The B.V.I. Philatelic Society was allowed to feature a selection of Caribbean rarities from the Queen's collection at the 2002 show, which was held at Barclays bank (now FirstCaribbean) in Road Town. The exhibit included the famed "Missing Virgin." The stamp, issued in 1867, was the earliest bi-coloured B.V.I. stamp and got its name due to the omission of St. Ursula in its centre. Exceptionally rare, the whereabouts of only four of the one shilling stamps, including this example, is currently known. Another is in the private collection of a British millionaire and two have recently come on to the market. The stamps are estimated to be worth as much as $150,000.00. It is possible a fifth specimen exists. Although you won't find the prized Missing Virgin in the Stamp Room at Old Government House, an enlarged reproduction is on display. Take a good look before you leave; you never know, the fifth Missing Virgin could already be in your collection or in your local stamp shop!
From the 1960s stamps were designed with world appeal to help increase sales, and this is reflected in the vast majority of the exhibit. Vibrant stamps on display reflect the islands' ties to the British Commonwealth, with commemorative sets of stamps celebrating royal birthdays, weddings, coronations and kings and queens through the ages. Recurring local themes include indigenous birds, flowers and marine life, including game fish and coral. One very popular series depicting scenes from Treasure Island was released in 1969 to mark the 75th anniversary of the death of Robert Louis Stevenson. The book, which captured the imagination of readers throughout the world with its tales of buccaneers and buried gold, was inspired by Norman Island.
Topics of international appeal such as the Olympics, World Cup Football and Apollo 11's first lunar landing in 1969 as well as Sir Francis Drake's historical circumnavigation around the world have also all graced B.V.I. stamps. This particularly striking series of 12 stamps which was released to mark the 420th anniversary of Drake's Voyage, is particularly relevant to the B.V.I. as the famous explorer and his fleet visited the British Virgin Islands on several occasions and the channel that runs between the islands was named in his honour.
Walking around the exhibit, I was impressed by the incredibly diverse selection of topics that have found their way onto B.V.I. postage stamps, and asked Giorgio who chooses the designs? "The Stamp Advisory Committee comes up with ideas which reflect local topics such as the 200th Anniversary of the abolition of the Atlantic slave trade," explains Giorgio. "These ideas are put forward to the Ministry of Finance and go to the Executive Council for approval," he adds. But, that's not the end of the process. The request is then submitted to the Foreign and Commonwealth office and ultimately to Her Majesty the Queen to approve. "Former B.V.I. Governor Penfold used to have this duty in the UK, and he assured us that all designs are carried to Buckingham Palace for approval," Roger confirms.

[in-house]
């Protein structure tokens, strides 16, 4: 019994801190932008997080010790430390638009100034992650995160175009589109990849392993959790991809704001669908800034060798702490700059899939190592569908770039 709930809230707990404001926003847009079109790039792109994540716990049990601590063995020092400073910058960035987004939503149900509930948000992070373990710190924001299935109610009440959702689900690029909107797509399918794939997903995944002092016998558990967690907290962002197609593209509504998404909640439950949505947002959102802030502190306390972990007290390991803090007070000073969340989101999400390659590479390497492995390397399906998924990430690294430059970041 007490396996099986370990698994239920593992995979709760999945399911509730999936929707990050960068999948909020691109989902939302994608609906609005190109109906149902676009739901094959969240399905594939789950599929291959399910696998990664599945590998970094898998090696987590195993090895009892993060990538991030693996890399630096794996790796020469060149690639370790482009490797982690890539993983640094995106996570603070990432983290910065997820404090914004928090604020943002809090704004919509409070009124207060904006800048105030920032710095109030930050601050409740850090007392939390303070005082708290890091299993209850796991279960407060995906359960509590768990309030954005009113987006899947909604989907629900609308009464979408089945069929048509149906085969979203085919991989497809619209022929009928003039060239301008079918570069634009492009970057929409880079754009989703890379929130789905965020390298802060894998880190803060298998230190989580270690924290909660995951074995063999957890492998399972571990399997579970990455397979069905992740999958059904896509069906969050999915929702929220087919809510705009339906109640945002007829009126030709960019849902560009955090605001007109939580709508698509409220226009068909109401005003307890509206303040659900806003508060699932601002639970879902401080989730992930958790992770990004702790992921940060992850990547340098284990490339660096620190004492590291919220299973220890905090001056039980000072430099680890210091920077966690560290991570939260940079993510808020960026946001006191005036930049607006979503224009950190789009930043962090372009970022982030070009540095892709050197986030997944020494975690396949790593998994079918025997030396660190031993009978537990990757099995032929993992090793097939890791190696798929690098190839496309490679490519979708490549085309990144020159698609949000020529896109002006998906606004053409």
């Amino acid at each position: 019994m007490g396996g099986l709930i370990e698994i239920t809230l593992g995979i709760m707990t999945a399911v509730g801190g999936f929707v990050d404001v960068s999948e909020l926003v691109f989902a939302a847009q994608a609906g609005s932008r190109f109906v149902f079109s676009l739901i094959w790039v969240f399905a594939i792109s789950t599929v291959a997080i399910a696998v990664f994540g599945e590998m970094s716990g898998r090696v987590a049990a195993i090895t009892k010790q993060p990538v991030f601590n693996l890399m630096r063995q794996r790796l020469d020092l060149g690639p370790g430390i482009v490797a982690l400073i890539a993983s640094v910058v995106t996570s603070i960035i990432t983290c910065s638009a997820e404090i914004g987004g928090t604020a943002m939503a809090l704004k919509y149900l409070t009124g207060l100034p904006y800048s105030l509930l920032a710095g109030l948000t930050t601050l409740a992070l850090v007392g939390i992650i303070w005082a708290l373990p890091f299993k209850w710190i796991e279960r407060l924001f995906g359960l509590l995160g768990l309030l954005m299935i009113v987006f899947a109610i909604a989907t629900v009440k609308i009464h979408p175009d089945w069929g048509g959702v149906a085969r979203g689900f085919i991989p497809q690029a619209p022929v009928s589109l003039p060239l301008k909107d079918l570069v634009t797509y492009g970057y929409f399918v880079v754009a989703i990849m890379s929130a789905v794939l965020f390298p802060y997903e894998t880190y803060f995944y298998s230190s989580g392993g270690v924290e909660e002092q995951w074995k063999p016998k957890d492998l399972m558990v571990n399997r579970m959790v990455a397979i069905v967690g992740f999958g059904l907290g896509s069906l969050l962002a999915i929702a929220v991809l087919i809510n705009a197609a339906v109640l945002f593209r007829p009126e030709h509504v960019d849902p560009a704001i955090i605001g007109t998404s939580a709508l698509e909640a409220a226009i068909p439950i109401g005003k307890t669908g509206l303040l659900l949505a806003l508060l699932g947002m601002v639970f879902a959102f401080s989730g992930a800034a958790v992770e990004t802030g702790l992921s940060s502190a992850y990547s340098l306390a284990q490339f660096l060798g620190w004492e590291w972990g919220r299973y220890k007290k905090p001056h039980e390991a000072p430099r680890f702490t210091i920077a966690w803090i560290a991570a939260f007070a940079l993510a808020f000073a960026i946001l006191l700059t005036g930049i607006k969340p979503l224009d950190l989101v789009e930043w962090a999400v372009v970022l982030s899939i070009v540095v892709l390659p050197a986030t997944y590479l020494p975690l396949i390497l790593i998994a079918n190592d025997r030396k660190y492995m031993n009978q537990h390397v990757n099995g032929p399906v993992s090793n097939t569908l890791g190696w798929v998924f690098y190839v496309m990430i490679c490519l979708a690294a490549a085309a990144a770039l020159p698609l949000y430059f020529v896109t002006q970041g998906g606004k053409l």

As well as having some of the most exquisite designs, which reflect the natural beauty, and rich cultural history of the islands, B.V.I. stamps have steadily appreciated in value. "This has been due to very conservative issuing policies," clarifies Roger. No more than six sets are issued per year. Another unique factor, which increases collectors' intrigue, is the fact that B.V.I. stamps are the only ones in the British Commonwealth marked in US currency, which is legal tender in the islands.
The Stamp Room also includes a small but diverse philatelic library, including a copy of the Specialised Stamp Catalogue of the British Virgin Island 1787-2001. The 312 page hard-bound book was edited by Giorgio and Roger and is by far the most complete guide to B.V.I. stamps, and includes in-depth postal history of the B.V.I. as well as stamp values. Hundreds of other stamp publications from around the world can also be found in the library.
On your way out of Old Government House, don't forget to stop at the gift shop which offers a variety of attractive First Day Covers - envelopes with affixed postage stamps that receive a special "first day of issue postmark". If kept in mint condition First Day Covers can become quite valuable over time. Bags of loose unsorted B.V.I. stamps - perfect for sparking children's interest and starting a collection - are also on sale.
Collectors can also set up a standing order with the local Post Office in Road Town to receive new sets of stamps and First Day Covers as soon as they are issued.